Passwords serve as one of the primary barriers between your sensitive data and the outside world. The surge in online accounts, spanning shopping platforms to restaurant apps, necessitates multiple passwords for users. While this brings convenience, it concurrently broadens the attack surface, providing hackers with numerous entry points to compromise personal information across diverse online services. Therefore, it is vital to not only create strong passwords but to also manage them effectively. This entails ensuring they are securely stored and regularly updated, implementing robust account authentication practices, devising strategies for password recovery, and, most importantly, setting up strong protocols for those instances when a password is forgotten or compromised.
Over the past decade, password requirements have significantly evolved, with the length of passwords expanding from a mere six characters to at least 16 or more. This transformation is a direct response to the growing sophistication of cyber threats, as hackers employ increasingly powerful methods to crack passwords and compromise accounts.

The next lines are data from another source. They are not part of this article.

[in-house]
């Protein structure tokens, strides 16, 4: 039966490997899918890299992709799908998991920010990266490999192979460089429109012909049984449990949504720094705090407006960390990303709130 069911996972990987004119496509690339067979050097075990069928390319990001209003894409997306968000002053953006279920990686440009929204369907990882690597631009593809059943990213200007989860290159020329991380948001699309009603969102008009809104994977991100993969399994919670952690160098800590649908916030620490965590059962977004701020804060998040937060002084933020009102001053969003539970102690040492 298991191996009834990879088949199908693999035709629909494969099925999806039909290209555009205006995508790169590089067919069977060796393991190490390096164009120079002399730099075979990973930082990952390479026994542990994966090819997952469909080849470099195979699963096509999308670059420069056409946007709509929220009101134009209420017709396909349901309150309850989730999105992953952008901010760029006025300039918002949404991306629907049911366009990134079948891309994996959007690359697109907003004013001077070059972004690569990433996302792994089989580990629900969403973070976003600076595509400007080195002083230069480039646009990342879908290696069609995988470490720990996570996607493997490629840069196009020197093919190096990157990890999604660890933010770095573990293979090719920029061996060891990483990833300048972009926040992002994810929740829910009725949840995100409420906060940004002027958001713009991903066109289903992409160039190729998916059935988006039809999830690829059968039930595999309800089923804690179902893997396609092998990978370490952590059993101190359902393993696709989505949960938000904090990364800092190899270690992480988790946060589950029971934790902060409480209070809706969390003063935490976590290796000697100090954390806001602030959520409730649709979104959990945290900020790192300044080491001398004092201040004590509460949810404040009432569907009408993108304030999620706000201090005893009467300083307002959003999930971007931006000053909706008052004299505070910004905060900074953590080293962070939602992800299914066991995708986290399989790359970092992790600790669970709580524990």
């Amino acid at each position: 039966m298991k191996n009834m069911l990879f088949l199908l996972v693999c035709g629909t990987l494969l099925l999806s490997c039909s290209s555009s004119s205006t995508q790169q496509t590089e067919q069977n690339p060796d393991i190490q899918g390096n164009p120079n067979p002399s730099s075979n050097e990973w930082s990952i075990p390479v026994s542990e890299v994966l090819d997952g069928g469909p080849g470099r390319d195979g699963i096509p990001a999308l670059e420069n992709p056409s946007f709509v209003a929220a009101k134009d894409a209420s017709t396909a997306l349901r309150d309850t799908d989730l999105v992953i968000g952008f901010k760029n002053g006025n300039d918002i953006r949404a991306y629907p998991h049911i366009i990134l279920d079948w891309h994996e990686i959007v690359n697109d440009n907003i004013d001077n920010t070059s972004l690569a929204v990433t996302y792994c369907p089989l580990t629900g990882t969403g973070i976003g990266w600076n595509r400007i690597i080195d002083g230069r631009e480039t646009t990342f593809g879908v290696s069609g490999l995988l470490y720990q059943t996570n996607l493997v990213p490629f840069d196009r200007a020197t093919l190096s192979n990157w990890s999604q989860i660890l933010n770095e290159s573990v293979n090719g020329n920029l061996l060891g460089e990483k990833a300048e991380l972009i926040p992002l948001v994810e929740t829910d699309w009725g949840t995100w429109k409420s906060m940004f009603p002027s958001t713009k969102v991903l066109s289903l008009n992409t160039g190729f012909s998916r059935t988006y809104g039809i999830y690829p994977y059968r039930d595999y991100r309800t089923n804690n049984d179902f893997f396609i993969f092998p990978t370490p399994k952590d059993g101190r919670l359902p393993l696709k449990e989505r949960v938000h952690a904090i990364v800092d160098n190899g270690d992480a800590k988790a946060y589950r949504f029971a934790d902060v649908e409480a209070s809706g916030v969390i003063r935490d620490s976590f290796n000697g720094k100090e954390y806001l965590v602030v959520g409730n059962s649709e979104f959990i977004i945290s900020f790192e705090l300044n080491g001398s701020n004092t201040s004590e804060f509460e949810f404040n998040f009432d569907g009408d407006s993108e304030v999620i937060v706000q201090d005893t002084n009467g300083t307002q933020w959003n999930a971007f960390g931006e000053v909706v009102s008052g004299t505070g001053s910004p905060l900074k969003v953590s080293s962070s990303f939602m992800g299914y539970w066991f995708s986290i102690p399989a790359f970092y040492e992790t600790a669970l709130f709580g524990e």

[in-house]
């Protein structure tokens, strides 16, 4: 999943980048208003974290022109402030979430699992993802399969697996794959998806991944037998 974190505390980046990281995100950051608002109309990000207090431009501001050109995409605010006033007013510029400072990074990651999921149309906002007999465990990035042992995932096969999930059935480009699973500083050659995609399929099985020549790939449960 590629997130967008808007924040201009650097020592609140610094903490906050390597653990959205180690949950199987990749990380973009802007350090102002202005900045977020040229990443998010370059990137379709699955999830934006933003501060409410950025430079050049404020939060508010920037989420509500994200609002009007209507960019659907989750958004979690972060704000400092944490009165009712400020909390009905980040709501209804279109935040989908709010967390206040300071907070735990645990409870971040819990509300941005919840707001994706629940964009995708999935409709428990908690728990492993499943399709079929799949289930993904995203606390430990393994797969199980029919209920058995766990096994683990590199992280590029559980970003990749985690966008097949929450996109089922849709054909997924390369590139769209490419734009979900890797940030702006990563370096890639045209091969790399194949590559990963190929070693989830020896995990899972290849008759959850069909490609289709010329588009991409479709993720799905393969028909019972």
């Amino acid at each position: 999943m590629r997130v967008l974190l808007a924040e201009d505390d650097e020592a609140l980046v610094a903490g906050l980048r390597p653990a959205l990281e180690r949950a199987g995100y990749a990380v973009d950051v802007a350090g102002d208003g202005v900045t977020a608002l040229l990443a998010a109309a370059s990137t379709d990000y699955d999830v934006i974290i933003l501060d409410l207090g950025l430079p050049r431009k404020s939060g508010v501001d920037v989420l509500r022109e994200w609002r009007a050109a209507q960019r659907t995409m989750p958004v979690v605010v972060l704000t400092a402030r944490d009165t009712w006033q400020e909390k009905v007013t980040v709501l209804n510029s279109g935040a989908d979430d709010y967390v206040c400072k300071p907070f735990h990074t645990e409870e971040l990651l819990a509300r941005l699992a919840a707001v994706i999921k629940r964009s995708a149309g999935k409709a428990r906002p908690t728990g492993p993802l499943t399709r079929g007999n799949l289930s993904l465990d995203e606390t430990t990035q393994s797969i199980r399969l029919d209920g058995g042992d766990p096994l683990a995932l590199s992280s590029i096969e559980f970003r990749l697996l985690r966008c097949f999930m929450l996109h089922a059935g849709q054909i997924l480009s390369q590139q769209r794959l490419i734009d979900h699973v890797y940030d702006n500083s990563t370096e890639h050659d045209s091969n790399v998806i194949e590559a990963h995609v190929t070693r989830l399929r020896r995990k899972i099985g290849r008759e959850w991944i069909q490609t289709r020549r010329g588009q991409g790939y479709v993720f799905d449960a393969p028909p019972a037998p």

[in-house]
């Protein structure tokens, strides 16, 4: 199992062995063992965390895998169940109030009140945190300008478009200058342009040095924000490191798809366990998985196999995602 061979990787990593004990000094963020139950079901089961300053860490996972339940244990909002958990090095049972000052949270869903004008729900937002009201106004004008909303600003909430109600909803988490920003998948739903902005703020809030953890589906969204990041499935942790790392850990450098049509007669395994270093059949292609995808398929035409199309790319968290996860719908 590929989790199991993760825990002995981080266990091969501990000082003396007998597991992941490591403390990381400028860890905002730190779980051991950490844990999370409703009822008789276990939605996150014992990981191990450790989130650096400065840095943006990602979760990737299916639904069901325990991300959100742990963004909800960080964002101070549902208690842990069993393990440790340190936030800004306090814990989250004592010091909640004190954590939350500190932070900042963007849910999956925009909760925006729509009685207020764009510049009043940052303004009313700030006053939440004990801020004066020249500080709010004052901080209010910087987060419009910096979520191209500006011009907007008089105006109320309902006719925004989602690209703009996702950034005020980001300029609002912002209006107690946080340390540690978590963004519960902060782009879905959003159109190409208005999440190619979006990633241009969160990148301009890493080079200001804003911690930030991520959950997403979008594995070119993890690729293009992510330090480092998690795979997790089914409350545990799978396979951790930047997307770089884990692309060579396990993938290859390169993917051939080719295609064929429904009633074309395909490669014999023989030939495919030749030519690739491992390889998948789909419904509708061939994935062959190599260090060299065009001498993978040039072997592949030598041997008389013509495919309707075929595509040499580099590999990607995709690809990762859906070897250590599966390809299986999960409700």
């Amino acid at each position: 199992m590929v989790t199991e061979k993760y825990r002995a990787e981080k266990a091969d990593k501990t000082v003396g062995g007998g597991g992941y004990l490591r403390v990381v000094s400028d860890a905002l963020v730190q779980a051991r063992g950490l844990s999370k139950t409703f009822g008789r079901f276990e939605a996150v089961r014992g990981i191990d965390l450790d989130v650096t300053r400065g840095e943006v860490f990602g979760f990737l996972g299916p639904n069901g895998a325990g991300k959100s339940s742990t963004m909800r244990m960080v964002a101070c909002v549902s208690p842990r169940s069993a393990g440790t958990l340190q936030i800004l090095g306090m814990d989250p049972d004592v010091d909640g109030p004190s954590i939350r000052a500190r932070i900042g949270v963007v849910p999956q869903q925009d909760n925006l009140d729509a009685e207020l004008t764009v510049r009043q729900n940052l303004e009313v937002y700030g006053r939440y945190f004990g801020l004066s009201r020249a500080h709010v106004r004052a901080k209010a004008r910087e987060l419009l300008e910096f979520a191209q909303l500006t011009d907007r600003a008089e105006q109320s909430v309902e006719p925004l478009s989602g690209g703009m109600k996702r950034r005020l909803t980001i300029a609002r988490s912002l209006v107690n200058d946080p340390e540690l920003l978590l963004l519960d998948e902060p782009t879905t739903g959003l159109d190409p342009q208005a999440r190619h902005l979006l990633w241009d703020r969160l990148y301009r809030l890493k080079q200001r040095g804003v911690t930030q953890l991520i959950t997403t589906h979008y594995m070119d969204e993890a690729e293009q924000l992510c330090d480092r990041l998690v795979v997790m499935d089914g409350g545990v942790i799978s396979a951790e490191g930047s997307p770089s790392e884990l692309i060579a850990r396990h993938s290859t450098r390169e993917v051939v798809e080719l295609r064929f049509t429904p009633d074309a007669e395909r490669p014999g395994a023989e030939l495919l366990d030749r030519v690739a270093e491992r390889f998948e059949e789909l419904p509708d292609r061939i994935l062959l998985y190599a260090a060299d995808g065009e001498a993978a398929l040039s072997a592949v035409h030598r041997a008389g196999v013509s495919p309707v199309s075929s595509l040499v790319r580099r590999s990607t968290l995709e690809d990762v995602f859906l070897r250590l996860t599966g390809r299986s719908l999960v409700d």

Today, complex passphrases, which are easier to remember and feature a combination of upper and lower-case letters, numbers, and special characters, have become the new standard. Longer and more complex passwords or passphrases provide a higher level of resistance against such attacks. For instance, a 12-character password would take 62 trillion times longer to crack than a six-character password.
Understanding Password Attacks and Security
Passwords can be the weakest link in the security chain. Users often choose predictable combinations, employ easily guessable personal information, or recycle passwords across multiple accounts. Today, it is estimated that more than 24 billion usernames and passwords are available for sale on the dark web. Furthermore, they are not that expensive to purchase with many on sale for less than $5.
A successful breach from a compromised password can lead to identity and financial theft, fraud, and unauthorized access to an organization’s vital services. A compromised password may lead to perpetrators assuming your identity, harassing others using your accounts, stealing money, selling your data on the dark web, or engaging in blackmail. In an organizational context, a password breach can compromise sensitive business data, damage reputations, and result in financial and legal repercussions. This makes passwords prime targets for attackers who exploit various techniques and tools to crack them, most often trying one after the other till one cracks the password.